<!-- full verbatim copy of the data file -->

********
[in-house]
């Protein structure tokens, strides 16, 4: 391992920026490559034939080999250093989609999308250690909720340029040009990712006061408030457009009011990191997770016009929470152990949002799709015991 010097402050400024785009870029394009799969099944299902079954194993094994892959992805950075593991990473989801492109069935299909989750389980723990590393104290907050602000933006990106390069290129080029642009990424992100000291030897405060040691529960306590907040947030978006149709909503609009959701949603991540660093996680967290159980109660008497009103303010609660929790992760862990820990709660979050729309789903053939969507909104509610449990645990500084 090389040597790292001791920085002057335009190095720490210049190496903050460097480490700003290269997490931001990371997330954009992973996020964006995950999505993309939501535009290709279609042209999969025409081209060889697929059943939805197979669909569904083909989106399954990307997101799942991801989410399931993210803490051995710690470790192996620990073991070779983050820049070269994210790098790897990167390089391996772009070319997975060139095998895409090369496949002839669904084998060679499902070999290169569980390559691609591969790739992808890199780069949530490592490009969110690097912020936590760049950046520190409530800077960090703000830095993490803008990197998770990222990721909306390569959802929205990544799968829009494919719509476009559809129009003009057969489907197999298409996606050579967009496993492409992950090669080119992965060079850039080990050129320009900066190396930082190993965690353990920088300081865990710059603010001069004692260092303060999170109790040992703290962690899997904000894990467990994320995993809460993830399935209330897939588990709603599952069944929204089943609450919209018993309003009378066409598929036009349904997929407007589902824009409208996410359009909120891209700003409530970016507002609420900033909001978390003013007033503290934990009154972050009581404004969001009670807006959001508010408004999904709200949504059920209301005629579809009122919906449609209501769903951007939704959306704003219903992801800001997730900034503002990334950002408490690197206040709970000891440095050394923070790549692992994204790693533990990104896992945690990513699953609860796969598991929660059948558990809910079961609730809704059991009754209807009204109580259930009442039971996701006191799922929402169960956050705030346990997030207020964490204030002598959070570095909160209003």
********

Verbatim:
[in-house]
């Protein structure tokens, strides 16, 4: 391992920026490559034939080999250093989609999308250690909720340029040009990712006061408030457009009011990191997770016009929470152990949002799709015991 010097402050400024785009870029394009799969099944299902079954194993094994892959992805950075593991990473989801492109069935299909989750389980723990590393104290907050602000933006990106390069290129080029642009990424992100000291030897405060040691529960306590907040947030978006149709909503609009959701949603991540660093996680967290159980109660008497009103303010609660929790992760862990820990709660979050729309789903053939969507909104509610449990645990500084 090389040597790292001791920085002057335009190095720490210049190496903050460097480490700003290269997490931001990371997330954009992973996020964006995950999505993309939501535009290709279609042209999969025409081209060889697929059943939805197979669909569904083909989106399954990307997101799942991801989410399931993210803490051995710690470790192996620990073991070779983050820049070269994210790098790897990167390089391996772009070319997975060139095998895409090369496949002839669904084998060679499902070999290169569980390559691609591969790739992808890199780069949530490592490009969110690097912020936590760049950046520190409530800077960090703000830095993490803008990197998770990222990721909306390569959802929205990544799968829009494919719509476009559809129009003009057969489907197999298409996606050579967009496993492409992950090669080119992965060079850039080990050129320009900066190396930082190993965690353990920088300081865990710059603010001069004692260092303060999170109790040992703290962690899997904000894990467990994320995993809460993830399935209330897939588990709603599952069944929204089943609450919209018993309003009378066409598929036009349904997929407007589902824009409208996410359009909120891209700003409530970016507002609420900033909001978390003013007033503290934990009154972050009581404004969001009670807006959001508010408004999904709200949504059920209301005629579809009122919906449609209501769903951007939704959306704003219903992801800001997730900034503002990334950002408490690197206040709970000891440095050394923070790549692992994204790693533990990104896992945690990513699953609860796969598991929660059948558990809910079961609730809704059991009754209807009204109580259930009442039971996701006191799922929402169960956050705030346990997030207020964490204030002598959070570095909160209003």